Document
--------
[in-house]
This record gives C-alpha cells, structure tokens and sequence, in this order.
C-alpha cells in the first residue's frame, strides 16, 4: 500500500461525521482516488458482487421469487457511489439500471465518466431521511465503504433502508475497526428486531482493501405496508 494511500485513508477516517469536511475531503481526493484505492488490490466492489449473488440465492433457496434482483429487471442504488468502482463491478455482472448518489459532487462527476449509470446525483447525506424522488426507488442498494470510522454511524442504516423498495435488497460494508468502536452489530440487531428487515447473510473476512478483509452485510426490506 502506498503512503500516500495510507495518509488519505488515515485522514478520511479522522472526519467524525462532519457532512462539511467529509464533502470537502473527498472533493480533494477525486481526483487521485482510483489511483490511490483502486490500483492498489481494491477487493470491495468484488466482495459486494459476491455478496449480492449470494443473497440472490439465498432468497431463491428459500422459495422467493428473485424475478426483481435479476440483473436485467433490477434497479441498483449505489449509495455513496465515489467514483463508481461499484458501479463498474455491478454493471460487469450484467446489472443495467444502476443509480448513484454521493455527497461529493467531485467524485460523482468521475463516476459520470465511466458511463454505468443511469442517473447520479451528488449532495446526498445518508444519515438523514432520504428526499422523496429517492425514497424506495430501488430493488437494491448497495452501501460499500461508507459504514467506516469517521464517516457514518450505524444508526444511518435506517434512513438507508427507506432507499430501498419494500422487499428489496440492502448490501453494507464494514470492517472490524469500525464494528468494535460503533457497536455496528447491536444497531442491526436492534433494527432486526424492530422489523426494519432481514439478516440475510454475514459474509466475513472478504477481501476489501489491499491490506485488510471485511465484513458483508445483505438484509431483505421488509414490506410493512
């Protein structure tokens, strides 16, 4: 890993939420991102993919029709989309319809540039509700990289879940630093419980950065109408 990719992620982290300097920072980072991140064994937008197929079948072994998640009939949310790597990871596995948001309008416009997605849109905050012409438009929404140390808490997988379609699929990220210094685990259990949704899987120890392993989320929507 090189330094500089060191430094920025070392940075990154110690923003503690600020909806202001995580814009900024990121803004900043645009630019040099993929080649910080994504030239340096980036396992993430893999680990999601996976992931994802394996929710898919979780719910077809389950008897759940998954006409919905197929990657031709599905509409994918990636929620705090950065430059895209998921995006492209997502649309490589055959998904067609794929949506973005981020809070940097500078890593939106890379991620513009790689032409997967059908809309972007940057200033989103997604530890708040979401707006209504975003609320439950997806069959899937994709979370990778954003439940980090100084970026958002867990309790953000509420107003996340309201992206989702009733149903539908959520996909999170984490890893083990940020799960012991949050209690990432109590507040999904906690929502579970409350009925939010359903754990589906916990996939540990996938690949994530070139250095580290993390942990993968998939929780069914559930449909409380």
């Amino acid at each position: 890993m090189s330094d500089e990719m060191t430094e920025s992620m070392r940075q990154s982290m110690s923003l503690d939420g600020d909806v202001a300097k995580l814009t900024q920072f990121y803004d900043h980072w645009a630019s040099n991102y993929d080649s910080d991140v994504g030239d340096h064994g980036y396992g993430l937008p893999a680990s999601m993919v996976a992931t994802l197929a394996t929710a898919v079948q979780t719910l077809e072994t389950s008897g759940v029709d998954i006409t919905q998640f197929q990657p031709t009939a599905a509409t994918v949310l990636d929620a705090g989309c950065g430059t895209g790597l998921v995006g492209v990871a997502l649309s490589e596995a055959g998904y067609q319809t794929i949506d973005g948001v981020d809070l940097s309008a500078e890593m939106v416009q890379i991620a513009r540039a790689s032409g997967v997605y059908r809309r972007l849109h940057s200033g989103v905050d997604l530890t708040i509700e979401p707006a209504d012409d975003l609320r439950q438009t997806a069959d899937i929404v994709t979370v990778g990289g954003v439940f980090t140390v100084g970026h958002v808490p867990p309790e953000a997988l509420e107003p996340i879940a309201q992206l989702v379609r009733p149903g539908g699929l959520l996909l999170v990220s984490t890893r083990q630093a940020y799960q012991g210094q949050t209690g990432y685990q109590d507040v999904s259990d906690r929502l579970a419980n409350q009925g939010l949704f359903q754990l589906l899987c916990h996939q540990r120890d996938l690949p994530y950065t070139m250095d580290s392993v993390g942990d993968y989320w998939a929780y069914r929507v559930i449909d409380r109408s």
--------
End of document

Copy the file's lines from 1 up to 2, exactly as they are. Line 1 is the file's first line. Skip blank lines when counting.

[in-house]
This record gives C-alpha cells, structure tokens and sequence, in this order.